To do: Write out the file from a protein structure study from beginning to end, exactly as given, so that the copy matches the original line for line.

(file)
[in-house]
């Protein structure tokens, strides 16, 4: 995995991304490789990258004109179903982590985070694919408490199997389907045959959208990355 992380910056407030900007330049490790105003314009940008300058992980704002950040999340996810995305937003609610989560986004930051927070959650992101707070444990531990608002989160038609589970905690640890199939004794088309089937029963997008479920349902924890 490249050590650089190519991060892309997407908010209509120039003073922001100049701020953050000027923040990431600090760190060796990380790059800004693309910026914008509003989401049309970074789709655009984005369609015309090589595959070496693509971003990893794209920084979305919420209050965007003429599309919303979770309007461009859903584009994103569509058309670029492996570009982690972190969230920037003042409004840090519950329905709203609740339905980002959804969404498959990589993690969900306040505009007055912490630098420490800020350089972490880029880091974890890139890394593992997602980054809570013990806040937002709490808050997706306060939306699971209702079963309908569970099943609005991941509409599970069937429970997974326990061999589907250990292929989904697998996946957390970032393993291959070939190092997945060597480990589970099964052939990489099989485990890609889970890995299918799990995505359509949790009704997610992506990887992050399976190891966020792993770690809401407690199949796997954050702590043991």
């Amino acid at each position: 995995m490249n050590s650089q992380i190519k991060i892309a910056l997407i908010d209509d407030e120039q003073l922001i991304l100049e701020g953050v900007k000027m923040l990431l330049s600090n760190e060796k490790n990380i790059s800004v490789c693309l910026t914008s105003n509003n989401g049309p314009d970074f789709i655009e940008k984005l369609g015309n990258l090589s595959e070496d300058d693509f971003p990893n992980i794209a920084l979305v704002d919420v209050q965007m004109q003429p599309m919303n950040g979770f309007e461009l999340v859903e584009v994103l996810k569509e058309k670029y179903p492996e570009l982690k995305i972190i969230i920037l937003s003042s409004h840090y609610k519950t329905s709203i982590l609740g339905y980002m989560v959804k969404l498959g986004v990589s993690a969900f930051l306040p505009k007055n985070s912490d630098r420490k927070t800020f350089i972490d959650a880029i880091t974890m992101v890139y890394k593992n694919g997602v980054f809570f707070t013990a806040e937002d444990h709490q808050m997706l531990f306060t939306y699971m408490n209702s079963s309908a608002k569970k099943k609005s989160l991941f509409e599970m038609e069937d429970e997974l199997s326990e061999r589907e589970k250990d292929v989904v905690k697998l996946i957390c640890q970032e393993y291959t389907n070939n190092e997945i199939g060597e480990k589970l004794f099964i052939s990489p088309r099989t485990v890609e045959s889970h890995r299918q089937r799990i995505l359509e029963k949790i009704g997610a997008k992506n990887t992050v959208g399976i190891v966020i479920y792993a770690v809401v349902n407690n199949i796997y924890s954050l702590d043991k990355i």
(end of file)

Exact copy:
[in-house]
């Protein structure tokens, strides 16, 4: 995995991304490789990258004109179903982590985070694919408490199997389907045959959208990355 992380910056407030900007330049490790105003314009940008300058992980704002950040999340996810995305937003609610989560986004930051927070959650992101707070444990531990608002989160038609589970905690640890199939004794088309089937029963997008479920349902924890 490249050590650089190519991060892309997407908010209509120039003073922001100049701020953050000027923040990431600090760190060796990380790059800004693309910026914008509003989401049309970074789709655009984005369609015309090589595959070496693509971003990893794209920084979305919420209050965007003429599309919303979770309007461009859903584009994103569509058309670029492996570009982690972190969230920037003042409004840090519950329905709203609740339905980002959804969404498959990589993690969900306040505009007055912490630098420490800020350089972490880029880091974890890139890394593992997602980054809570013990806040937002709490808050997706306060939306699971209702079963309908569970099943609005991941509409599970069937429970997974326990061999589907250990292929989904697998996946957390970032393993291959070939190092997945060597480990589970099964052939990489099989485990890609889970890995299918799990995505359509949790009704997610992506990887992050399976190891966020792993770690809401407690199949796997954050702590043991």
């Amino acid at each position: 995995m490249n050590s650089q992380i190519k991060i892309a910056l997407i908010d209509d407030e120039q003073l922001i991304l100049e701020g953050v900007k000027m923040l990431l330049s600090n760190e060796k490790n990380i790059s800004v490789c693309l910026t914008s105003n509003n989401g049309p314009d970074f789709i655009e940008k984005l369609g015309n990258l090589s595959e070496d300058d693509f971003p990893n992980i794209a920084l979305v704002d919420v209050q965007m004109q003429p599309m919303n950040g979770f309007e461009l999340v859903e584009v994103l996810k569509e058309k670029y179903p492996e570009l982690k995305i972190i969230i920037l937003s003042s409004h840090y609610k519950t329905s709203i982590l609740g339905y980002m989560v959804k969404l498959g986004v990589s993690a969900f930051l306040p505009k007055n985070s912490d630098r420490k927070t800020f350089i972490d959650a880029i880091t974890m992101v890139y890394k593992n694919g997602v980054f809570f707070t013990a806040e937002d444990h709490q808050m997706l531990f306060t939306y699971m408490n209702s079963s309908a608002k569970k099943k609005s989160l991941f509409e599970m038609e069937d429970e997974l199997s326990e061999r589907e589970k250990d292929v989904v905690k697998l996946i957390c640890q970032e393993y291959t389907n070939n190092e997945i199939g060597e480990k589970l004794f099964i052939s990489p088309r099989t485990v890609e045959s889970h890995r299918q089937r799990i995505l359509e029963k949790i009704g997610a997008k992506n990887t992050v959208g399976i190891v966020i479920y792993a770690v809401v349902n407690n199949i796997y924890s954050l702590d043991k990355i």